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Strain and Hückel Aromaticity: Driving Forces for a Promising New Generation of Electron Acceptors in Organic Electronics

Authors

  • F. G. Brunetti Dr.,

    1. Materials Research Laboratory, University of California Department of Chemistry and Biochemistry, Santa Barbara, CA 93106 (USA), Fax: (+1) 805-893-4120
    2. Center for Polymers and Organic Solids, University of California, Santa Barbara, CA 93106 (USA)
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  • X. Gong Dr.,

    1. Center for Polymers and Organic Solids, University of California, Santa Barbara, CA 93106 (USA)
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  • M. Tong Dr.,

    1. Center for Polymers and Organic Solids, University of California, Santa Barbara, CA 93106 (USA)
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  • A. J. Heeger Prof.,

    1. Center for Polymers and Organic Solids, University of California, Santa Barbara, CA 93106 (USA)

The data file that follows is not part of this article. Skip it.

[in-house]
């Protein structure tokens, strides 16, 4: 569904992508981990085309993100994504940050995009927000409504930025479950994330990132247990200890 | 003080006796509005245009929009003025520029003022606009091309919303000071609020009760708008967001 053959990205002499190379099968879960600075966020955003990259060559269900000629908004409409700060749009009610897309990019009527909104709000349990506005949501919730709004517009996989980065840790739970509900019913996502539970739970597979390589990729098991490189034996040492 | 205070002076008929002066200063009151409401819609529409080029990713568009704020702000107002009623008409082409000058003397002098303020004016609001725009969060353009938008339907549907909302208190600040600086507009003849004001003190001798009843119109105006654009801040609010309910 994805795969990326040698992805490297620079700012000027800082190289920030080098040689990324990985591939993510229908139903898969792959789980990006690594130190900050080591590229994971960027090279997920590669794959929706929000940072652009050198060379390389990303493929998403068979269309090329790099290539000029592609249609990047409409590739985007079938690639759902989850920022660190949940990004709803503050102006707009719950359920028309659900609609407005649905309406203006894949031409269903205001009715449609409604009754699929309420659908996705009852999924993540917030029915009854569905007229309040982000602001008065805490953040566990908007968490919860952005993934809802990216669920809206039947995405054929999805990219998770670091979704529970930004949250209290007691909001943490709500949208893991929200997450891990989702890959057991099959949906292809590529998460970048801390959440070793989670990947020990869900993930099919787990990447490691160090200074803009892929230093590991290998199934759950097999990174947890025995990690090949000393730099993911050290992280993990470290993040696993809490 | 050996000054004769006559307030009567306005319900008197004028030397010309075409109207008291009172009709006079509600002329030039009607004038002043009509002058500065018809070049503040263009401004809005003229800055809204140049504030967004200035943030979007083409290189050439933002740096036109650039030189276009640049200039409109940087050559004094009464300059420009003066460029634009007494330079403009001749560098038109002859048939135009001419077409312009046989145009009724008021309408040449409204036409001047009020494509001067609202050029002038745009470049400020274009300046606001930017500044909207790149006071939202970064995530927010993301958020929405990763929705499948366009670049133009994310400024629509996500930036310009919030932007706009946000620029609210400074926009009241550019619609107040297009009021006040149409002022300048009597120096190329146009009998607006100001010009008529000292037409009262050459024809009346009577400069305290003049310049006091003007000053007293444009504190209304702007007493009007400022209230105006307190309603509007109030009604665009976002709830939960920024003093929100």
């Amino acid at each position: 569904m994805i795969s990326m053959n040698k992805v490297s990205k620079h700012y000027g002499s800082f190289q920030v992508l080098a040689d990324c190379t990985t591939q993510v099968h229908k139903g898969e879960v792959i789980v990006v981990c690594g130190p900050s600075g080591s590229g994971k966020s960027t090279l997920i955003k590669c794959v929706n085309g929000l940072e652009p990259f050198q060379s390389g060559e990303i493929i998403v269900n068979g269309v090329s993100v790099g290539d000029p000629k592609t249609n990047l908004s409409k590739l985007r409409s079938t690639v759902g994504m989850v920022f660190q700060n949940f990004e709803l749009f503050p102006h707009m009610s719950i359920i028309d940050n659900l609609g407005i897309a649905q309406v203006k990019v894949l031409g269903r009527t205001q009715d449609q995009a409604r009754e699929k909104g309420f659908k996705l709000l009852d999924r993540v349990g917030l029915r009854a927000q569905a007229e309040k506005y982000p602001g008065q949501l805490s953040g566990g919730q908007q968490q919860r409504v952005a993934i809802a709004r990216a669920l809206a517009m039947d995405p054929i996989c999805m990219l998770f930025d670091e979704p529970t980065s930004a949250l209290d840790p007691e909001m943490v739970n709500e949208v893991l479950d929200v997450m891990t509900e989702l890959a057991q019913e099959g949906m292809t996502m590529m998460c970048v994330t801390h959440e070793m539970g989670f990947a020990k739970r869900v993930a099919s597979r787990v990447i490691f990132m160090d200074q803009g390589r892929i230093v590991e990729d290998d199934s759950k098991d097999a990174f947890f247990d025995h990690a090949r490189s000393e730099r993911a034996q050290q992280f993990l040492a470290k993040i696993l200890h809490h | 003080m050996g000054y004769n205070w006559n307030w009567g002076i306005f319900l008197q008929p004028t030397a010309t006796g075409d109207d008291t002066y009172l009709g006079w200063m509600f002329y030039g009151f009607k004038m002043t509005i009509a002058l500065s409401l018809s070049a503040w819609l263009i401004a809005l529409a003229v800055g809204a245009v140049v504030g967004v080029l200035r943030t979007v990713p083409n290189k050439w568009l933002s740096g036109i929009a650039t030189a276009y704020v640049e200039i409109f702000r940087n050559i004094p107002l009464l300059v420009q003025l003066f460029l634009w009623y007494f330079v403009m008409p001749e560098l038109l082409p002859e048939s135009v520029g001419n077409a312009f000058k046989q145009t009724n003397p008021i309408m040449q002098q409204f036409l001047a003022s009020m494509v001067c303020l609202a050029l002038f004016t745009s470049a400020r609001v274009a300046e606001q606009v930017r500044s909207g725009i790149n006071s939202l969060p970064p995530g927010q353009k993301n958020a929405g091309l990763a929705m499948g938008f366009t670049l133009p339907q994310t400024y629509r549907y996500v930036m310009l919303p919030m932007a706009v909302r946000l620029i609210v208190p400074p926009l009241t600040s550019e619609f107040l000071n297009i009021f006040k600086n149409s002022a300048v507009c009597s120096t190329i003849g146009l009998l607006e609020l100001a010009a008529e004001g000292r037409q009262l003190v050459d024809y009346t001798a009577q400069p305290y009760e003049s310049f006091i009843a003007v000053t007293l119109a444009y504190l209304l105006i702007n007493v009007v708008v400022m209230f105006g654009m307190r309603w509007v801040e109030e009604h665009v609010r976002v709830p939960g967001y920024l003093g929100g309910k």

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  • Fred Wudl Prof.

    1. Materials Research Laboratory, University of California Department of Chemistry and Biochemistry, Santa Barbara, CA 93106 (USA), Fax: (+1) 805-893-4120
    2. Center for Polymers and Organic Solids, University of California, Santa Barbara, CA 93106 (USA)
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  • We are grateful to The University of California, Santa Barbara MRL for financial support through seed project N4SEWF and to Konanka Technologies Inc. Technical assistance from Dr. J. Pavlovich for the mass spectroscopy and G. Wu for the crystal structure is also acknowledged.

Abstract

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Straining at the leash: The main features of electron-accepting materials with a 9,9′-bifluorenylidene backbone are strain relief and a gain in aromaticity. These dimers (see picture) exhibit absorption near the red spectral region (ca. 600 nm) and HOMO (5.58–5.06 eV) and LUMO (3.37–3.09 eV) energy levels, which, together with high solubility and thermal stability render these materials attractive acceptors for bulk heterojunction (BHJ) solar cells.

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